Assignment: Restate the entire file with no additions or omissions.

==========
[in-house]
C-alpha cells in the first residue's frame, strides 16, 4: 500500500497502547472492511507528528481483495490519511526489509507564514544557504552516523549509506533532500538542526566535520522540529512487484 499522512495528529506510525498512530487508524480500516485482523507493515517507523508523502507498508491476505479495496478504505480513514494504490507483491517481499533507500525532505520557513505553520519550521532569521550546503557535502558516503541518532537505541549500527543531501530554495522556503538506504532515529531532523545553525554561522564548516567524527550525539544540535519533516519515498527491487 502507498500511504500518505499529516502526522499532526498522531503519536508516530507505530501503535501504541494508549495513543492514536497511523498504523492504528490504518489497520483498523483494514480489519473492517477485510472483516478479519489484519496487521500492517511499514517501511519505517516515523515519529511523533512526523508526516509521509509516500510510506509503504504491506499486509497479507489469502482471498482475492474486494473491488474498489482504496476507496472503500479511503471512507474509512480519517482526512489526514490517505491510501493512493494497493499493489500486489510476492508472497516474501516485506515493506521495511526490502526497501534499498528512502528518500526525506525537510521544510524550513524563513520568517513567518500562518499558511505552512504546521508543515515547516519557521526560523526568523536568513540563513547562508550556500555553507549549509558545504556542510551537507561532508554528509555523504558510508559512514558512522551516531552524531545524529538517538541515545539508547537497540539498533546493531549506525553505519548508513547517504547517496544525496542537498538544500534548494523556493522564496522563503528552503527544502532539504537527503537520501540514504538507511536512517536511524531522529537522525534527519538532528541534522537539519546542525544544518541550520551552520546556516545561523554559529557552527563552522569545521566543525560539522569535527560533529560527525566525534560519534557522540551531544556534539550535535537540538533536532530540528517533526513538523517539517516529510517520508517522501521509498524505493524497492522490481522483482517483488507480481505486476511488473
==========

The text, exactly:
[in-house]
C-alpha cells in the first residue's frame, strides 16, 4: 500500500497502547472492511507528528481483495490519511526489509507564514544557504552516523549509506533532500538542526566535520522540529512487484 499522512495528529506510525498512530487508524480500516485482523507493515517507523508523502507498508491476505479495496478504505480513514494504490507483491517481499533507500525532505520557513505553520519550521532569521550546503557535502558516503541518532537505541549500527543531501530554495522556503538506504532515529531532523545553525554561522564548516567524527550525539544540535519533516519515498527491487 502507498500511504500518505499529516502526522499532526498522531503519536508516530507505530501503535501504541494508549495513543492514536497511523498504523492504528490504518489497520483498523483494514480489519473492517477485510472483516478479519489484519496487521500492517511499514517501511519505517516515523515519529511523533512526523508526516509521509509516500510510506509503504504491506499486509497479507489469502482471498482475492474486494473491488474498489482504496476507496472503500479511503471512507474509512480519517482526512489526514490517505491510501493512493494497493499493489500486489510476492508472497516474501516485506515493506521495511526490502526497501534499498528512502528518500526525506525537510521544510524550513524563513520568517513567518500562518499558511505552512504546521508543515515547516519557521526560523526568523536568513540563513547562508550556500555553507549549509558545504556542510551537507561532508554528509555523504558510508559512514558512522551516531552524531545524529538517538541515545539508547537497540539498533546493531549506525553505519548508513547517504547517496544525496542537498538544500534548494523556493522564496522563503528552503527544502532539504537527503537520501540514504538507511536512517536511524531522529537522525534527519538532528541534522537539519546542525544544518541550520551552520546556516545561523554559529557552527563552522569545521566543525560539522569535527560533529560527525566525534560519534557522540551531544556534539550535535537540538533536532530540528517533526513538523517539517516529510517520508517522501521509498524505493524497492522490481522483482517483488507480481505486476511488473